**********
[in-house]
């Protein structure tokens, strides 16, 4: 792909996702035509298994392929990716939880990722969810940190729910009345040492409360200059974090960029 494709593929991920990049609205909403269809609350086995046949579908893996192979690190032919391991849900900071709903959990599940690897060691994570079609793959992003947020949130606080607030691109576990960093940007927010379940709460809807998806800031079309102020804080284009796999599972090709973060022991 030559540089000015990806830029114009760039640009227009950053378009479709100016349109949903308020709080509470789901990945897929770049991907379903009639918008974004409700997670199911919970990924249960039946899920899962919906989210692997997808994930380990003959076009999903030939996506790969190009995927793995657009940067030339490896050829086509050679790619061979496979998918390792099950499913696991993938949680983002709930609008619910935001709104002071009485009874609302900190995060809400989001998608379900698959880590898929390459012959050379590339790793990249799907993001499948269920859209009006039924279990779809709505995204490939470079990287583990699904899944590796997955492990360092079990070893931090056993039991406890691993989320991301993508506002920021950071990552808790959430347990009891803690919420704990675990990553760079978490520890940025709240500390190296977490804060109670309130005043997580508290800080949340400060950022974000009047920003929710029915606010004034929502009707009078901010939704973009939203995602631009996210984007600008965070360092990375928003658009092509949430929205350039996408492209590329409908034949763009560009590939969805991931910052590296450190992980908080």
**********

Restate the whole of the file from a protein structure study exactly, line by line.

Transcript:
[in-house]
């Protein structure tokens, strides 16, 4: 792909996702035509298994392929990716939880990722969810940190729910009345040492409360200059974090960029 494709593929991920990049609205909403269809609350086995046949579908893996192979690190032919391991849900900071709903959990599940690897060691994570079609793959992003947020949130606080607030691109576990960093940007927010379940709460809807998806800031079309102020804080284009796999599972090709973060022991 030559540089000015990806830029114009760039640009227009950053378009479709100016349109949903308020709080509470789901990945897929770049991907379903009639918008974004409700997670199911919970990924249960039946899920899962919906989210692997997808994930380990003959076009999903030939996506790969190009995927793995657009940067030339490896050829086509050679790619061979496979998918390792099950499913696991993938949680983002709930609008619910935001709104002071009485009874609302900190995060809400989001998608379900698959880590898929390459012959050379590339790793990249799907993001499948269920859209009006039924279990779809709505995204490939470079990287583990699904899944590796997955492990360092079990070893931090056993039991406890691993989320991301993508506002920021950071990552808790959430347990009891803690919420704990675990990553760079978490520890940025709240500390190296977490804060109670309130005043997580508290800080949340400060950022974000009047920003929710029915606010004034929502009707009078901010939704973009939203995602631009996210984007600008965070360092990375928003658009092509949430929205350039996408492209590329409908034949763009560009590939969805991931910052590296450190992980908080």